x86_64 port and BSP (GSoC 2018)

Amaan Cheval amaan.cheval at gmail.com
Mon Mar 26 03:49:27 UTC 2018


Thanks for your comments on the document, by the way. Regarding the
following comment:

> We should support multiboot as well for legacy X86 BIOSes. There are
headers about that can do this.

This is a great point - this way legacy BIOSes only need something like
GRUB (or a bootloader implementing the Multiboot spec) to boot RTEMS'
x86-64 port, right?

Do you think it's okay to lay this out as a bonus feature? It seems simple
enough, but I think the scope of the project as-is at the moment seems just
right, in that it leaves a little room for unexpected time-consuming

On Mon, Mar 26, 2018 at 4:08 AM Chris Johns <chrisj at rtems.org> wrote:

> On 20/03/2018 18:10, Amaan Cheval wrote:
> > On Tue, Mar 20, 2018 at 11:44 AM Chris Johns <chrisj at rtems.org> wrote:
> >> On 20/03/2018 16:21, Amaan Cheval wrote:
> >>> On Tue, Mar 20, 2018 at 8:23 AM Chris Johns <chrisj at rtems.org> wrote:
> >>>> On 19/03/2018 18:36, Amaan Cheval wrote:
> >>> (Assuming that by tables you meant the Local Vector Table, etc., and
> >>> the ACPI's MADT, which is relevant to SMP in that it contains a list
> >>> LAPICs, thereby letting us find how many cores are available.)
> >
> >> I was thinking about the SMP tables. SMP is not part of this work at
> > moment
> >> so what ever is needed in this area to make the BSP work. Is the Local
> > Vector
> >> Table included in the list of tables?
> >
> > Oh, did you mean the MP Table / ACPI MADT as mentioned in the 2nd bullet
> > here? (From volume 3 of Intel's IA32 and 64 manual.)
> > https://i.imgur.com/elZIlfy.png

> It has been a while since I looked at this. Is there a table for
interrupts and
> interrupts beyond the master/slave legacy PICs?

The way I understand it is:
- There are local APICs per core (making up a CPU)
- Local APICs have local events such as APIC timers, perf counters, I/O
devices, etc. - the Local Vector Table is used to configure each of these
local interrupt sources
- Multiple local APICs can talk to each other through the system/APIC bus
(model-specific) through Inter-Processor Interrupts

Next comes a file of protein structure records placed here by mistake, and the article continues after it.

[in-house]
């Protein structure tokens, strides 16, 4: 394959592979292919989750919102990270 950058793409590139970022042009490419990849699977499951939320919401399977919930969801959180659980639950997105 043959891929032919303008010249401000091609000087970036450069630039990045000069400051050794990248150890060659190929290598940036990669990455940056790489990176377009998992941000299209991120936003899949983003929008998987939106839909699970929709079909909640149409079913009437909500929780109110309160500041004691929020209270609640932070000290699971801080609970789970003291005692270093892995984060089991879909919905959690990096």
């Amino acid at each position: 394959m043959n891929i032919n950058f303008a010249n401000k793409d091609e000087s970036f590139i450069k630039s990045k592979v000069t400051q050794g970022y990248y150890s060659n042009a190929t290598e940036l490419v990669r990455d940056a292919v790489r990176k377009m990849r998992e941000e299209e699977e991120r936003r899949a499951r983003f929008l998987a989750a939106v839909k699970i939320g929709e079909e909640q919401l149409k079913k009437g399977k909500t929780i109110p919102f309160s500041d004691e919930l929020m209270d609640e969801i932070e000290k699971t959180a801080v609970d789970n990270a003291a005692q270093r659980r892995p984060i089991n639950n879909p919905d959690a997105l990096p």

- The I/O APIC is connected to the system/APIC bus, and allows external
devices (including PCI) and system hardware to communicate with the local
APICs (individual CPUs on an SMP system)
- To use the I/O APIC, you need to parse either MP Tables or tables through
ACPI (determining how devices map to the I/O APIC's input pins, to tease
out where lines are being shared, and how interrupts may be redirected)
- The Interrupt Descriptor Table (IDT; protected mode) or Interrupt Vector
Table (IVT; real mode) are then used to actually call the ISR that was
registered (depending on specific configuration and the type of
interrupt/exception, of course)

I believe the distinction you're looking for is one about configuring more
than just the legacy master/slave PIC, which should be accomplished merely
by our use of the APIC (even if complete setup and interfacing with the I/O
APIC is not in the scope of this proposal, the project sets up future
improvements nicely).

> > One of those tables will need to be parsed to configure boot for SMP
> > systems correctly, yes. I thought you meant the tables that need to be
> > setup for the local APIC to be initialized and used correctly (which is
> > also necessary to be able to send Startup Inter-Proessor Interrupts
> > for SMP boot to work).

> I think interrupts to access to various PCI devices beyond the slave PIC
is all
> we need for now.

Do you think of this as a key deliverable? To me, it was a bonus feature,
given that setting this up correctly is apparently a lot of work; see the
following forum post, for example:

Getting this to work correctly would also mean parsing MP tables, or
accessing tables through ACPI (which is also a bonus feature for the scope
of this GSoC proposal).

Does that sound okay?

> Chris

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